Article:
The 75th NCAA Tournament will be played in 2013. Athlon Sports celebrates the 75th edition of March Madness with 75 facts about the Tourney over the years:
The first NCAA Tournament in 19391 was overshadowed by the NIT at the time. The first Tournament included eight teams with Oregon defeating Ohio State 46-33 in the final in Evanston, Ill.2 Dr. James Naismith, who wrote basketball’s original 13 rules, was in attendance.3
A moneymaker now for the NCAA, the first Tourney operated at a $2,531 loss.4
City College of New York, which would see its program fall apart after revelations of point shaving and altered academic records for recruits, became the only team to win the NCAA Tournament and NIT in the same season in 1950.5 Teams were limited to one postseason tournament by 1953.6
The NCAA’s first national television broadcast contract was signed in 1963 to air the championship game for $140,000 on the creatively named Sports Network.7 The latest television contract to broadcast every game was signed with CBS and Turner Broadcasting for $10.8 billion for 14 years.8
The highest-rated NCAA Tournament game was the championship game showdown between Michigan State’s Magic Johnson and Indiana State’s Larry Bird in 1979, gaining a 24.1 rating.9
The most-watched game in terms of actual television sets was Duke’s second consecutive NCAA title in 1992 when the Blue Devils defeated Michigan and the Fab Five. The game reached more than 20.9 million homes.10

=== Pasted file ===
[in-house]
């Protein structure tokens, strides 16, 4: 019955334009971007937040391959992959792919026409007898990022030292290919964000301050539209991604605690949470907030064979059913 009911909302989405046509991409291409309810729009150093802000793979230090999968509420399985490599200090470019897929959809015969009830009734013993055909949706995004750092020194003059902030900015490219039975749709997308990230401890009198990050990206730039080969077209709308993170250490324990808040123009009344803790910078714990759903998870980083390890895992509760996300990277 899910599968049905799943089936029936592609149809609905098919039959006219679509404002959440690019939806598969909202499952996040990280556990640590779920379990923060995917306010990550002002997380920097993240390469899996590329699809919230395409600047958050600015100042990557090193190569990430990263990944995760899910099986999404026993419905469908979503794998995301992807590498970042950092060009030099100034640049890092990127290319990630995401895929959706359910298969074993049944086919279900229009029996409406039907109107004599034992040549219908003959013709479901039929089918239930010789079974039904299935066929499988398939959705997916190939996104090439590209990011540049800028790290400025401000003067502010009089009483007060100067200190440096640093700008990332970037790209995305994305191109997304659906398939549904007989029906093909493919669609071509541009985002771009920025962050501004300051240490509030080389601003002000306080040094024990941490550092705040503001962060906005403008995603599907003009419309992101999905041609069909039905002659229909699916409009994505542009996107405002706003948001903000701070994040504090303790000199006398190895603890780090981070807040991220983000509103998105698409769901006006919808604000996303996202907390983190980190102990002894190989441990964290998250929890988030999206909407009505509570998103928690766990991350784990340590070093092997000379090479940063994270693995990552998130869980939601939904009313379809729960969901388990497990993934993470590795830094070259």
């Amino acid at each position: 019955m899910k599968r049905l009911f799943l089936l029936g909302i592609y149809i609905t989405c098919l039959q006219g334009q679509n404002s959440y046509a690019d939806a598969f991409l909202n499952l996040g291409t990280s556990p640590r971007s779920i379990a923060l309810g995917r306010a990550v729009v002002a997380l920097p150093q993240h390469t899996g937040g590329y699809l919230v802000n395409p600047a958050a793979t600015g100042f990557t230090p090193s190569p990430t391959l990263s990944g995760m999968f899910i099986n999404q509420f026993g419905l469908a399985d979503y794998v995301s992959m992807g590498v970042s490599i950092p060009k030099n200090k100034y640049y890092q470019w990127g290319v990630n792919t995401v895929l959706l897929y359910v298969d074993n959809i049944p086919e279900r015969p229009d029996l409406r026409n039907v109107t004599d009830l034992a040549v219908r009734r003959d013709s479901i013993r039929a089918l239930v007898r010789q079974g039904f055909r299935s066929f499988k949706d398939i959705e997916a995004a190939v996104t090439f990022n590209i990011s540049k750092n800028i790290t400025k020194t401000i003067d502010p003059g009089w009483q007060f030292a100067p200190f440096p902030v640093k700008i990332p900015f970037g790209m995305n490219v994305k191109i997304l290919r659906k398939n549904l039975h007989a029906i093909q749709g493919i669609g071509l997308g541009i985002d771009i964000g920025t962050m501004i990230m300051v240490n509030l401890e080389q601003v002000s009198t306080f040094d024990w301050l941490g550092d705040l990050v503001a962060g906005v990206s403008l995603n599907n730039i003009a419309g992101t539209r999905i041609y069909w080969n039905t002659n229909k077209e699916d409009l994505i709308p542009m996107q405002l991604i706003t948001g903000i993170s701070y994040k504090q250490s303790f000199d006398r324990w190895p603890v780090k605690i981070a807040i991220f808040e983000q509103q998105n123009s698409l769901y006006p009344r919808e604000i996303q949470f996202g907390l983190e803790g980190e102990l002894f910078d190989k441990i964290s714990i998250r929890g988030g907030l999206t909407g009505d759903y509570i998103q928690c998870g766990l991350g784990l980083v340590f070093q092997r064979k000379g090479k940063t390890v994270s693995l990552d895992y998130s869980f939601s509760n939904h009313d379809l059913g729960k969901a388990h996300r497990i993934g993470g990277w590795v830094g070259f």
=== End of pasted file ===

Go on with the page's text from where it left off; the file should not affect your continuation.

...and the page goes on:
The term “final four” was coined in 1975 by the Cleveland Plain Dealer’s Ed Chay.11 The NCAA capitalized the Final Four three years later.12
The NCAA registered a trademark for the term March Madness in 2001.13 The NCAA also registered a trademark for Big Dance in 2000.14
UCLA owns the most NCAA championships with 11,15 followed by Kentucky (eight16), Indiana and North Carolina (five each17). The Tar Heels have the most Final Four appearances with 18.18
BYU has made the most NCAA Tournament appearances without a Final Four (2719).
Schools who won titles under another name: Oklahoma State (as Oklahoma A&M in 1945-46 20) and UTEP (as Texas Western in 1966 21).
Great nicknames for championship teams: The Fabulous Five (1948 Kentucky22), The Fiddlin’ Five (1958 Kentucky 23), Danny and the Miracles (1988 Kansas24).
Great nicknames for national runners-up: Rupp’s Runts (1966 Kentucky25), Phi Slama Jama (1983-84 Houston26) and The Fab Five (1992-93 Michigan27).
Notable expansions in NCAA Tournament history: The Tournament started with eight teams in 193928 and expanded to 1629 in 1951. In 1975, the Tournament permitted conferences to send more than one team to the field when the event expanded to 32 teams.30 Further expansions included 48 teams in 198031, 52 teams in 198332, 64 teams in 198533 and 68 teams in 2011.34
The lowest-seeded team to win a title was Rollie Massimino’s Villanova Wildcats in 1985 in the first season after the field was expanded to 64.35 Every title winner since 1998 has been seeded third or higher.36
A No. 16 seed has never defeated a No. 1 seed.37